Wolves - Molineux - In Lego!
Lincoln City - Sincil Bank - In Lego!

How do you plan each model? Do you just look at pictures and play around with the bricks, or do you make use of tech to colour-in and map out where you place each brick? 

I have never used any of the technology, I have seen others use it to plan builds. Literally Google Street View, Google aerial shots and any pictures I could look at. When I did a Turf Moor for someone he sent me pictures of the whole perimeter of the ground through the post. But yeah study the ground, inside and out of it. Looking for detail around the ground like programme outlets, or statues etc. Write down roughly what bricks and pieces I need and then order what I need.  

Which Lego stadium (aside from Cardiff’s!) are you most proud of, and why? 

Yeah the Cardiff City one as you say is my fave and not my first attempt cos the most recent one I did was much better. Either Ninian Park which obviously is Cardiff's old home but as a ballboy there for 7 seasons it brings back great memories. Apart from those I would say Burnley which I enjoyed doing because the detail of the ground, in particular the back of the stadium, I didn't think would be possible. Also Molineux I would say which again is a quirky ground in places  but again thankfully I was able to replicate it well and I would say I'm most proud of those two particular builds.  Nottingham Forest also was a personal fave.

Turf Moor - Burnley FC - In Lego
Ninian Park - Cardiff City - In Lego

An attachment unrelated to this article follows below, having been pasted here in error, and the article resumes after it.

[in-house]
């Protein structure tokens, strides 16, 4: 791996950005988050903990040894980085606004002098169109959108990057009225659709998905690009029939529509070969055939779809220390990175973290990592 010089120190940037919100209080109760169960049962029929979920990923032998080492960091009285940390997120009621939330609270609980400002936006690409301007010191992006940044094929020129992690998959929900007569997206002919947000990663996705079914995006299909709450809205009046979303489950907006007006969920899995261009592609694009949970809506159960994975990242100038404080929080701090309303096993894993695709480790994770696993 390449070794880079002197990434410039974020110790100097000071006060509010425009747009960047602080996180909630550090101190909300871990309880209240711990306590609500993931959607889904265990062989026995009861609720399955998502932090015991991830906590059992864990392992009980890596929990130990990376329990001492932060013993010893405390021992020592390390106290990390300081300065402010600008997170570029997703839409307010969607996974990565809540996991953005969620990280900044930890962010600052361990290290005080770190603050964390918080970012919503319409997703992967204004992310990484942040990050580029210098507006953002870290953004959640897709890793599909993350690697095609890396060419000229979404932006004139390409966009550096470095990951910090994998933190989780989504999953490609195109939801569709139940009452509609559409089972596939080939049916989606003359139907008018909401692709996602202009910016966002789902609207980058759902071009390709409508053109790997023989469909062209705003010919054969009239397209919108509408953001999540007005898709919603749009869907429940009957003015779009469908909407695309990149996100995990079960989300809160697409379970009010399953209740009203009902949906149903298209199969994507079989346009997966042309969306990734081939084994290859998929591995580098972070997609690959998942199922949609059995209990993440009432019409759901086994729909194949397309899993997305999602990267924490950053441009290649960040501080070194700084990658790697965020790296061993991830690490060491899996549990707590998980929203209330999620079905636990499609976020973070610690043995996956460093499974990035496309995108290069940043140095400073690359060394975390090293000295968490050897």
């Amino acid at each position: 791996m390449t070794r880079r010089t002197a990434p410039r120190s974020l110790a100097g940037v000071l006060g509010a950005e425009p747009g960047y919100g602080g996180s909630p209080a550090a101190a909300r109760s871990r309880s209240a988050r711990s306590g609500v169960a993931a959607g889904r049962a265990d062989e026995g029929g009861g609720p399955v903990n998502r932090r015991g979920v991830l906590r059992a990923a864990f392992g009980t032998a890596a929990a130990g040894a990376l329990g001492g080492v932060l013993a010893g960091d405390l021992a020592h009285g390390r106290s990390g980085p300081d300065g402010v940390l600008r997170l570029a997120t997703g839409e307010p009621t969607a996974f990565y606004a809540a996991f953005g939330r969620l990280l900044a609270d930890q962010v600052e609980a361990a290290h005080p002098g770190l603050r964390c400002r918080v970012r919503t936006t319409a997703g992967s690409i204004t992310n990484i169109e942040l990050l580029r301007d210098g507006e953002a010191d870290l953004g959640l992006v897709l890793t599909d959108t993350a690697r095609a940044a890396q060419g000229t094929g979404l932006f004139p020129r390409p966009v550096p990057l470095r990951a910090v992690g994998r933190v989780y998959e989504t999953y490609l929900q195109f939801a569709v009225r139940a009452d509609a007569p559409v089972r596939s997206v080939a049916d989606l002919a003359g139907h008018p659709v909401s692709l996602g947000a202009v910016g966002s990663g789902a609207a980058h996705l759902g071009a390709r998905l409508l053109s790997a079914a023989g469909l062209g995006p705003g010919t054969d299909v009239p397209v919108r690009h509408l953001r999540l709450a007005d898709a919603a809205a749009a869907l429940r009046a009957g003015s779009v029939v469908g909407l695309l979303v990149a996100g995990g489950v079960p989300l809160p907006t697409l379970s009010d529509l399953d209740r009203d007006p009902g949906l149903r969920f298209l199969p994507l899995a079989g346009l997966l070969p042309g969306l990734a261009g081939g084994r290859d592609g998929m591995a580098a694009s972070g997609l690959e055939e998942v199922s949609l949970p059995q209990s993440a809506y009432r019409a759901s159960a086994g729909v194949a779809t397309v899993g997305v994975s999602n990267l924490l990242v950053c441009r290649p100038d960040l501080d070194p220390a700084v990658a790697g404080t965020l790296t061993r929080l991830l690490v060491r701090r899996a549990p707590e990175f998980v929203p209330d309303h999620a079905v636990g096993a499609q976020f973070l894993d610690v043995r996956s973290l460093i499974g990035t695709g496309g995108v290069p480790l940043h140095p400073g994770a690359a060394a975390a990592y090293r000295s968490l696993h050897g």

Which of the stadiums were the most straightforward and the most difficult to build? 

Most straightforward one I would say was AFC Wimbledon. The toughest I would say was Huddersfield’s John Smith Stadium, Molineux, Upton Park & Chelsea. Huddersfield has curved roofs like Fleetwood and Brighton but that was deffo one of the toughest parts of that Huddersfield build. Chelsea was the 3-tier stand and the surrounding hotels and exterior was also tough. 

What’s your favourite (official) Lego set to build? 

You may be surprised but I have never built a big Lego set. Had a few in the past but smaller ones. I would say, although I've never built them, Big Ben and Houses of Parliament would be good ones. 

Gluing the bricks together to maintain a model’s structure – good idea or sacrilege? 

I would say sacrilege. I never glued any of my builds as I was never able to source the glue. Normal glue would ruin the bricks, which made it tricky in terms of sending them, so I never did. I've always drove them to people or met up. The first model I did for someone [was sent to them] and obviously it fell apart. But I drove to his and fixed it in a few hours.  

And finally, how many Lego bricks have you stepped on over the years? 

A few! Thankfully not as many as I have laminate floor so could hear them fall. I did sit on a mini build I did for someone once forgetting it was on the chair! 

Thanks to Jules for answering my questions and for providing these excellent photos. You can follow his progress on Twitter @CCFC_jules